The Peoria Area Chamber of Commerce caught considerable flak for the “It’s Better Here” promotion during the recession. In terms of American cities with minor-league professional sports, though, the chamber was on the mark. Peoria ranks sixth nationally in a survey of 239 minor-league markets conducted by Street & Smith’s SportsBusiness Journal. Hershey-Harrisburg, Pa., ranked first.
The Peoria Area Chamber of Commerce caught considerable flak for the “It’s Better Here” promotion during the recession. In terms of American cities with minor-league professional sports, though, the chamber was on the mark.
Peoria ranks sixth nationally in a survey of 239 minor-league markets conducted by Street & Smith’s SportsBusiness Journal. Hershey-Harrisburg, Pa., ranked first.
“It’s a measure of stability,” said David Broughton of SportsBusiness Journal. “It’s built on the premise of how people in a market support their teams and how long they’ve supported those teams, through thick and thin.”
Two-thirds of the score is derived from “market tenure.” Hockey, baseball and indoor football have a combined 75 years in Peoria, according to the study, which gave the city credit for the semi-pro Blades hockey team in the 1970s.
The Prancers brought full-fledged pro hockey to Carver Arena in 1982 and became the Rivermen the next year. Baseball returned to Peoria in 1984, with the Suns giving way to the Chiefs after one season. They were followed in 1999 by indoor football, which has played in four different leagues under the nicknames Rough Riders and Pirates.
“No. 6? I’m not surprised,” retired Rivermen owner Bruce Saurs said. “Longevity in minor-league sports is rare. The Chiefs are well-run, do something to promote every game. The Rivermen have pioneered some marketing concepts over the years. Can you imagine Peoria, as a sports market, without those two teams?”
The remaining one-third of the SBJ ranking is based on a combination of factors, including total attendance, percentage of available seats filled, a market’s unemployment rate and its total personal income. Teams’ won-lost records were not considered.
Peoria ranked 26th in total attendance and 24th in economic factors. The market also received credit for the renovations to the Civic Center and Carver Arena in 2007-08.
One appeal of the teams here is the chance for local residents to see big-league stars at minor-league prices. The Rivermen, the primary affiliate of the NHL St. Louis Blues, had 15 players who saw action in Peoria and St. Louis last season. This summer, four members of the Chicago Cubs have made injury-rehabilitation appearances with the Chiefs, their Class A affiliate.
“It just shows what great sports fans we have here in central Illinois: people who come out, support the teams and enjoy good, affordable, family entertainment,” Chiefs president Rocky Vonachen said of the ranking.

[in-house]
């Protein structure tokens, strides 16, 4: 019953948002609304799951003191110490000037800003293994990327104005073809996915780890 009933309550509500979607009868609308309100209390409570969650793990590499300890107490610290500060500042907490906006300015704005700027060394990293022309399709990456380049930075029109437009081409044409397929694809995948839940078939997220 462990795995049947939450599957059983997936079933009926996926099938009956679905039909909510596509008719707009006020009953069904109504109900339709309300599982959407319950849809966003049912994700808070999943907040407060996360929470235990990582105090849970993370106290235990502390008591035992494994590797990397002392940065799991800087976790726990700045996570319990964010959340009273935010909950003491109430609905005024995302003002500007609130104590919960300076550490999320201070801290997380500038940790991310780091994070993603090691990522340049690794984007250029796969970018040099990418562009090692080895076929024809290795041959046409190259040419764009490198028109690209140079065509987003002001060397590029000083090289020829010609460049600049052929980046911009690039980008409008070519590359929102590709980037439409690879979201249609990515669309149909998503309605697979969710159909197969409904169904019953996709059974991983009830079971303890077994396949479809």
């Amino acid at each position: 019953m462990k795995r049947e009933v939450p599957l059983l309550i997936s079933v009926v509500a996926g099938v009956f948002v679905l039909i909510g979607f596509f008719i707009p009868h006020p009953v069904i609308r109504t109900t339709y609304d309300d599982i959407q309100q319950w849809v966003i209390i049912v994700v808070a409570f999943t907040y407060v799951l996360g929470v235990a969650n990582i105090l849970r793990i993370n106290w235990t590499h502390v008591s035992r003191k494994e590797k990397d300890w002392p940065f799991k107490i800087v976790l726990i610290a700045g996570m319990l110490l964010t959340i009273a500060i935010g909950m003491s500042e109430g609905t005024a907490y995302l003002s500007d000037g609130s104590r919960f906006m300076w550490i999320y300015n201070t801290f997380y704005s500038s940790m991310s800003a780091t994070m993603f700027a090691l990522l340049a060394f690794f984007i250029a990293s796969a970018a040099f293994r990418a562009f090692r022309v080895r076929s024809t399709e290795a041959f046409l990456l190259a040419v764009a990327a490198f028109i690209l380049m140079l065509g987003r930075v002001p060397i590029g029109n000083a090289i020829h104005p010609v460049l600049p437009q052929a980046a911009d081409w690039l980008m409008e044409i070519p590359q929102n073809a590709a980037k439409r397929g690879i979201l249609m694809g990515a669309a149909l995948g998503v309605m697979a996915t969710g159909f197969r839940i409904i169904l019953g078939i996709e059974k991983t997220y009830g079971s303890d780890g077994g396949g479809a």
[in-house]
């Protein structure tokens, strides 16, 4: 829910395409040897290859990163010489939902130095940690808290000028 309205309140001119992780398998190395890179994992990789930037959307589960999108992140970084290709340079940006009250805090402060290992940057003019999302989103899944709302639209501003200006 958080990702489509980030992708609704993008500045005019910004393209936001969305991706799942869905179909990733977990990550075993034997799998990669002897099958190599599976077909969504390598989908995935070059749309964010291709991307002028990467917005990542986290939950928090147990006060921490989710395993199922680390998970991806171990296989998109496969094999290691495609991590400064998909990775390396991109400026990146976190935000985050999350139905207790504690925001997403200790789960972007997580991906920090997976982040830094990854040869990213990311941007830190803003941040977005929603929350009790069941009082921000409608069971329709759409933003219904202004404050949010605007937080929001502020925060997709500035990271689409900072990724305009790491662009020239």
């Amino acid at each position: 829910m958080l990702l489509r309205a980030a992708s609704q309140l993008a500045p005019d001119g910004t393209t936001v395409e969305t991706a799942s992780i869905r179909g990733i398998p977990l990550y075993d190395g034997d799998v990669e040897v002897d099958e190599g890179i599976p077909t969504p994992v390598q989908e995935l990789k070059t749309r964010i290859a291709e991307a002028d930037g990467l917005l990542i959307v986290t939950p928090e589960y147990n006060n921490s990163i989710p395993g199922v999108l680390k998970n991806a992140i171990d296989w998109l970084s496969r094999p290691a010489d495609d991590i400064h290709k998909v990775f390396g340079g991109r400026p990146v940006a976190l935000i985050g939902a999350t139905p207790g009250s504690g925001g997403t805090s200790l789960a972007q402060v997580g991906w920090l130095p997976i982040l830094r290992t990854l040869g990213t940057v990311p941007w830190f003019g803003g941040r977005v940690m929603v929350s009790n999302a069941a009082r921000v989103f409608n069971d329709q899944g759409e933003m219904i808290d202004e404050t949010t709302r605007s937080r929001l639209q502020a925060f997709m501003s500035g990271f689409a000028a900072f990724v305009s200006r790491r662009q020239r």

Vonachen expressed mild surprise at Peoria’s rank relative to bigger cities like Tulsa, Okla., (third) and Rochester, N.Y. (10th).
“But it makes sense when you look at the success we’ve had,” he said. “We have a new facility (seven-year-old O’Brien Field) that helps our ranking and gave us new life.”
This was the third time SportsBusiness Journal has conducted the study. Peoria ranked 13th in 2005 and 40th in 2007.
“This recognition is well deserved,” said Peoria Mayor Jim Ardis. “People in the area are outstanding sports fans, and we’re very lucky to have this level of professional talent in a market our size. Community support for local college teams wasn’t even considered in this report, but with the huge support for Bradley and ICC (Illinois Central College) athletics, I believe we are definitely deserving of their high ranking, and we should not only be proud of it but work to make it even better.”
The Peoria area’s population has grown at a rate only one-third of the 5 percent increase seen nationwide since 2005, while unemployment has doubled, to more than 9 percent. The magazine cited those figures, then noted that the Pirates rebounded from the brink of extinction to average more than 3,400 fans per game the past two seasons, while the Rivermen increased attendance by 4.5 percent in 2007-08 and the Chiefs set a team attendance record last year.
Jim Foster, founder of arena football and a minority owner and local managing partner of the Pirates, called Peoria “a very sophisticated sports market.”
“If we do our job right, we can thrive in a market like this,” Foster continued. “It’s a very unified market here, and I like that. When you sell tickets, recruit sponsors, you are doing it in the Peoria metro area, and they all identify with Peoria. … That’s why leagues come to Peoria, stay in Peoria, because of the dynamic here and the track record of supporting teams.”
The Pirates went dormant in 2007, and that had a negative impact on Peoria’s rank. But the attendance boost when the franchise returned helped make up for the one-year absence, Broughton said.
Marc Burnett, director of marketing for the Peoria Civic Center, called the ranking “a bona fide tip of the hat to central Illinois.”
“It’s really a positive reflection on Peoria and the area on how people come out to support their sports teams,” he said.
Kirk Wessler can be reached at (309) 686-3216 or firstname.lastname@example.org. Scott Hilyard and Dave Eminian also contributed to this story.